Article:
Potato export resumes after 2-year gap
PAKISTAN has resumed export of potato after a gap of two years with a consignment of 600 tonnes shipped to Iran.
Shipments started in the second half of this month. Iran has a shortfall of 50,000 tonnes of the crop which will be met by Pakistan, private news channel reported.
Iran used to export its surplus crops to the Russian region every year. Last year due to excessive exports its carry over stocks had dwindled.
Poor potato crop has necessitated import from Pakistan, traders said. Pakistan exported some consignments at $230 per ton but later prices reduced as competitors becoming more active.
Pakistan is expecting to export around 125,000 tonnes of potato this year. After meeting Iranian need, 75,000 tonnes will be exported to the deficit Russian region, it is learnt. The export to Russia in 2010-11marketing season was 125,000 tonnes.
Prospects of potato exports increased with a better harvest this season. Traders have decided not to wait for large export orders and grab even smaller ones this year. They are wary since during the last season farmers had suffered huge monetary losses as there were neither exports nor any subsidy for them to overcome the losses, according to Chief Executive Officer Harvest Trading Ahmad Jawad.
Due to suspension of export activities last year, a large quantity of potato, which stood at around 600,000-700,000 tonnes, is lying in warehouses as well as in fields without proper safety.
Jawad said prospects for potato export grew substantially with the expected arrival of new crop. Pakistan, it is expected, will have a tough competition from India and Bangladesh with their export rate at $200 per ton as compared to $210 for Pakistan which, however, enjoys proximity to regional export destinations.
He also expressed his surprise over the arbitrary decision of the shipping lines to raise freight rates. Export of the commodity would be badly affected, he feared.
The year 2010-11 was excellent for potato farmers. The vagaries of weather destroyed the potato crop in central Asian states and the shortfall was met by Pakistan, accruing in huge benefits to both the growers and traders. With the hope the situation would perpetuate, growers went for additional acreage and had a better harvest in successive years. But with the international crop turning out to be higher than what local farmers had been anticipating, the surplus produce is now stranded, leading to a price crash in the domestic market.
According to an estimate, around three million tonnes of potato is expected to be produced this season as against 2.3 million tonnes last year.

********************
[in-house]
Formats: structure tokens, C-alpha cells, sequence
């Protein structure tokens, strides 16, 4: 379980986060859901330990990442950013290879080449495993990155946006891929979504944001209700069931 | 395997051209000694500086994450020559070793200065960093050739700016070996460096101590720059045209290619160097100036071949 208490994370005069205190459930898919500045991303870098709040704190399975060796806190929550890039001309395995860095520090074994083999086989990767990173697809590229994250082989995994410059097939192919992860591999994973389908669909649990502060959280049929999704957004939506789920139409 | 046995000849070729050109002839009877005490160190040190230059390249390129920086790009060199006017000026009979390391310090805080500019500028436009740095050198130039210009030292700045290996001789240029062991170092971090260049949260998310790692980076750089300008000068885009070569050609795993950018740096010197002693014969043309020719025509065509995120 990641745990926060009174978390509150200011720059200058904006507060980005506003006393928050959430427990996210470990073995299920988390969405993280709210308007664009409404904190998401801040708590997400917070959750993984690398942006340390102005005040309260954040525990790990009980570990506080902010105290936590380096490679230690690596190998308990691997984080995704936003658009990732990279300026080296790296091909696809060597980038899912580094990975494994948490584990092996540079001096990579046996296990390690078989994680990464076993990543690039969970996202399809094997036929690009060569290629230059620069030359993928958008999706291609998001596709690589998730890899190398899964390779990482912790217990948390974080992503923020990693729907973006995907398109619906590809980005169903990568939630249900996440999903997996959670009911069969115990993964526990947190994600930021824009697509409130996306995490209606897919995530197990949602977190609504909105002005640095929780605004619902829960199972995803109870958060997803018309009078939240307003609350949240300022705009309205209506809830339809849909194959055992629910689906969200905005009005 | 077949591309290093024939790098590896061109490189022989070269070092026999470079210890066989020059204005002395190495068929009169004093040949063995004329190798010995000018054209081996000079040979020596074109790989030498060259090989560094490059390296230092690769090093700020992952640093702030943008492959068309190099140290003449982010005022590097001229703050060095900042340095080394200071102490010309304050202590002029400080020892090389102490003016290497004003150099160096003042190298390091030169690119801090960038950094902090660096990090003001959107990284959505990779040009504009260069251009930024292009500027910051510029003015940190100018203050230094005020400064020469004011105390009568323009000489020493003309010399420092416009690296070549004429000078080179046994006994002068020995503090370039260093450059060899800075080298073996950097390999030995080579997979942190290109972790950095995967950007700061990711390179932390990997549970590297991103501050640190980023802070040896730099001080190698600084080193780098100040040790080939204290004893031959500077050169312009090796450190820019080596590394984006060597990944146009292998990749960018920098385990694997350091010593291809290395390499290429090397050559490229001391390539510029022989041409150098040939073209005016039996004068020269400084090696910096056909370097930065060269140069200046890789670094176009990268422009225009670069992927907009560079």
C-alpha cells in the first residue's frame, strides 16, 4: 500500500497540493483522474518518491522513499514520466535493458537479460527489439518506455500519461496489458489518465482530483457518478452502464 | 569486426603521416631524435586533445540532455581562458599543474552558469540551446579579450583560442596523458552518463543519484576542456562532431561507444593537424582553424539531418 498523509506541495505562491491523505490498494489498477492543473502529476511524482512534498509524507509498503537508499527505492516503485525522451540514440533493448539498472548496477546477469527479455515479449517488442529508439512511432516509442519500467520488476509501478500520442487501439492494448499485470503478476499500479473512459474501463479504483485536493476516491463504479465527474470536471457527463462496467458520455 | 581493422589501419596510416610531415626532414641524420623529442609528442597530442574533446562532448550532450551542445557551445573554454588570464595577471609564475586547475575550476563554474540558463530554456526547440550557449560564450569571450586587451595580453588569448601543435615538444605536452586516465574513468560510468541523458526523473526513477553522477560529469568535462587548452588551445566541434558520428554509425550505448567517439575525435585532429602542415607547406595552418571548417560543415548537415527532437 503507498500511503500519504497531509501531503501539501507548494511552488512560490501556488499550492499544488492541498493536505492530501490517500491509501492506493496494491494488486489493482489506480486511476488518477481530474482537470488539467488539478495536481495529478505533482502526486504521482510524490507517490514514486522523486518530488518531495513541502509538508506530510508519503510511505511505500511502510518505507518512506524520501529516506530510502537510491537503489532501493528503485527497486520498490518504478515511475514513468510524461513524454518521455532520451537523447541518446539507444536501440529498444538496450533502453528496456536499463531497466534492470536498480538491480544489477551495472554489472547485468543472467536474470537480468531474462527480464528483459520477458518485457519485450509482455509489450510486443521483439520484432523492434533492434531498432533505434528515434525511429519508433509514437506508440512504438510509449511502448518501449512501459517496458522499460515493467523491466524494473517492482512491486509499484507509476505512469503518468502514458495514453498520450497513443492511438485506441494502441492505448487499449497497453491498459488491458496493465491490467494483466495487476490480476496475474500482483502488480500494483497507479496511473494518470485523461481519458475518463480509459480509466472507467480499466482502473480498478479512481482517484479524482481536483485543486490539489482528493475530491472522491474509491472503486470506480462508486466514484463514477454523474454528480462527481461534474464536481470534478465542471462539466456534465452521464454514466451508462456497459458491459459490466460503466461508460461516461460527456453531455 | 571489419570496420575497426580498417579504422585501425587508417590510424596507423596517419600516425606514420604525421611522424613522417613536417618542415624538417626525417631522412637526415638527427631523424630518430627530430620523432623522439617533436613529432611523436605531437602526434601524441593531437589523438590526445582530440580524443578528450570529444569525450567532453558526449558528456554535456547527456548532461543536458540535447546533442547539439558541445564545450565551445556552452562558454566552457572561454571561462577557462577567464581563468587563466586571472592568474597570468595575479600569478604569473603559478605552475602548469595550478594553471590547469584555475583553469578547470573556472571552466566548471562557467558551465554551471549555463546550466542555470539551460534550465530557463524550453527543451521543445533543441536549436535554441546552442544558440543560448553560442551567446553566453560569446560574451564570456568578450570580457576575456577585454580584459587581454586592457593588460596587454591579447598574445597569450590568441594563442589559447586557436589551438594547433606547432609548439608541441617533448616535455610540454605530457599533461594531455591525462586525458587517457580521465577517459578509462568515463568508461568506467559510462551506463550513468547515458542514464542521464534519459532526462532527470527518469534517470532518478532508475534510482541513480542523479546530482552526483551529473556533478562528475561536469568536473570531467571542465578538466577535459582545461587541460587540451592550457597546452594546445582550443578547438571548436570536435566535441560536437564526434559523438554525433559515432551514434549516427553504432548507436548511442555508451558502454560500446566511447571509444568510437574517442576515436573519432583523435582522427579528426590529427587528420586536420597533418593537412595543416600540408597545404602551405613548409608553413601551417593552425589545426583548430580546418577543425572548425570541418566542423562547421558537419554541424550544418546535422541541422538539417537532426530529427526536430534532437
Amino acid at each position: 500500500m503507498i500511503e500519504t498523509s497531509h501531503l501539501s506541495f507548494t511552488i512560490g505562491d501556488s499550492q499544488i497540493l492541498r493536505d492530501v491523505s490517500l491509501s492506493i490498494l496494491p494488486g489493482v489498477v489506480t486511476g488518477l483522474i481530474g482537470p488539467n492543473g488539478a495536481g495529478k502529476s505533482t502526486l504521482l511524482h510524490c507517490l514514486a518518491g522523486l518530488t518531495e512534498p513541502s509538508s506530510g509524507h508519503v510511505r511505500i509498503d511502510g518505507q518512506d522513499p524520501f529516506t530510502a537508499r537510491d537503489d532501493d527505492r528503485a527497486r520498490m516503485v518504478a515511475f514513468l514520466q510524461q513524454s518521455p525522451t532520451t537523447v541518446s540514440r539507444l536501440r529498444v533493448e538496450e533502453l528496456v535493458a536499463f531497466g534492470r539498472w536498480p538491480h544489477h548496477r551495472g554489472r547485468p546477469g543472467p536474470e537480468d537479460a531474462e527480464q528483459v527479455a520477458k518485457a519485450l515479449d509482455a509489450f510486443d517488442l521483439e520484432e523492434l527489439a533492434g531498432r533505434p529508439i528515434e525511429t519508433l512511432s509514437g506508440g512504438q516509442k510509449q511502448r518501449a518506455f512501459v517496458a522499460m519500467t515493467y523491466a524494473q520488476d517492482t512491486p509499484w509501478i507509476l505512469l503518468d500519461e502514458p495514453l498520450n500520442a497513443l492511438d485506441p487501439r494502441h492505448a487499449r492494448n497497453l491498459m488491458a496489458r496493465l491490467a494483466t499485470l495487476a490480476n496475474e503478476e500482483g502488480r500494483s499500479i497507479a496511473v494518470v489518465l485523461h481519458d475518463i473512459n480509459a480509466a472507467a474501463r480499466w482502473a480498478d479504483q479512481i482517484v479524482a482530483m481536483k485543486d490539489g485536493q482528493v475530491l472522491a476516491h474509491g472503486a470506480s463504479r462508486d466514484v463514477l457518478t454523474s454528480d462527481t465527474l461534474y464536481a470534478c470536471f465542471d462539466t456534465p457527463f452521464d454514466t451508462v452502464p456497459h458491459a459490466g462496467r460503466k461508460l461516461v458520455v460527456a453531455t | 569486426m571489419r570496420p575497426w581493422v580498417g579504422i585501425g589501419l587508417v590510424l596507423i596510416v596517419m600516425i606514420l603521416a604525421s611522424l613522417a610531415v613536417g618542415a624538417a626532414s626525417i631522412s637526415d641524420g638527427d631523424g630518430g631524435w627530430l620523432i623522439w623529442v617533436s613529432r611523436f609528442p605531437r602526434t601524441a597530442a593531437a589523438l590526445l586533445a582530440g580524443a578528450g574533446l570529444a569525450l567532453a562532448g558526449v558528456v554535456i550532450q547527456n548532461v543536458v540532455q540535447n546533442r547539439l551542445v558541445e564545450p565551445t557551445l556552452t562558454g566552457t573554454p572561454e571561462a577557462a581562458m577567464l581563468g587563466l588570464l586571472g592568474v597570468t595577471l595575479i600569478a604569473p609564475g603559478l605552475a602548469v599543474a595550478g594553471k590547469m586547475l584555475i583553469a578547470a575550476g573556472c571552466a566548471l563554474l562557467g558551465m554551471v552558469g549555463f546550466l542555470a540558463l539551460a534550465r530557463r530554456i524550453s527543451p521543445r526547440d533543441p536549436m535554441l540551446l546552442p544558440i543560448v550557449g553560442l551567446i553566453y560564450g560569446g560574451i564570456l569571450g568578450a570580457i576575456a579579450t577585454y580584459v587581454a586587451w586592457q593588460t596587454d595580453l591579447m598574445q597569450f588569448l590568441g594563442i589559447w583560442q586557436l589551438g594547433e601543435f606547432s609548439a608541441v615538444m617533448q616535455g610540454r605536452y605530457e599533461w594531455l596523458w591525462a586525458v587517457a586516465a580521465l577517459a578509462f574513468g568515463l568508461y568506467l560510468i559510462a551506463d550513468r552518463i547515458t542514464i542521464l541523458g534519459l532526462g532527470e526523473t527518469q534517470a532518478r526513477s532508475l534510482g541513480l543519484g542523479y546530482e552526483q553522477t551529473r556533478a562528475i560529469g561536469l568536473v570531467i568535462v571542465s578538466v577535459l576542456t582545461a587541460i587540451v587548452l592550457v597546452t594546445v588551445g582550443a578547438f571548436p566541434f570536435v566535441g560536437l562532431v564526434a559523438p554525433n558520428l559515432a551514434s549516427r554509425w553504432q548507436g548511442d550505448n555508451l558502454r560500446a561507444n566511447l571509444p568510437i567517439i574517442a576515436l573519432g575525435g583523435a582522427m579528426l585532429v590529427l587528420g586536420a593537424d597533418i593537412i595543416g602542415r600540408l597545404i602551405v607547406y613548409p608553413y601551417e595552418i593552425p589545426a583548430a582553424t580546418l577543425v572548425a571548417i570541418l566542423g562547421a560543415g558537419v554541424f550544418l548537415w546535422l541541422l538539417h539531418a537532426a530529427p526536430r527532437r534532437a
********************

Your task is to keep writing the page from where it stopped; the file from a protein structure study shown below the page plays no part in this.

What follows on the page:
After meeting the domestic demand of around 1.5 million tonnes, a surplus of around 1.5 million tonnes will be available for export.
In 2010-11 marketing season, Pakistan had exported around 50,000 tonnes of potato at the rates of $200-$210 per ton to Russia as heavy snowfall had completely destroyed its potato crops. Other countries import potato in the range of 2,000 to 5,000 tonnes.
The decline in export is attributed to stiff competition from China, India and Bangladesh, which recently emerged as leading exporters of potato, say exporters. They are offering lower rates per ton to attract buyers.
India has always been a major player in the field and is expanding both production and export of potato internationally and regionally. The situation is challenging for Pakistan, particularly Punjab which produces almost 90 per cent of the crop. Potato is sown here on around half a million acres with prospects of better exports and profitable returns.
Currently potato is priced at Rs500 per 40kg at the wholesale level and with the expected arrival of huge quantity, the rates are anticipated to remain stabilised, which may spell relief for domestic consumers.
The reasons of better potato yield over the years, is attributed to increase in acreage, utilisation of better quality seeds, use of modern technology for the realisation of set targets and improved storage facilities.Potato is one of the main cash crops of farmers as well as among the main exportable horticulture commodities from the country. It is the fourth most important crop by volume of production. It has a high nutritive value and gives good return to farmers. Pakistan is self-sufficient in potatoes for household consumption and relies more than 99 per cent on locally produced seeds.
The country produces good quality potatoes and ranks 20th among the potato producing countries.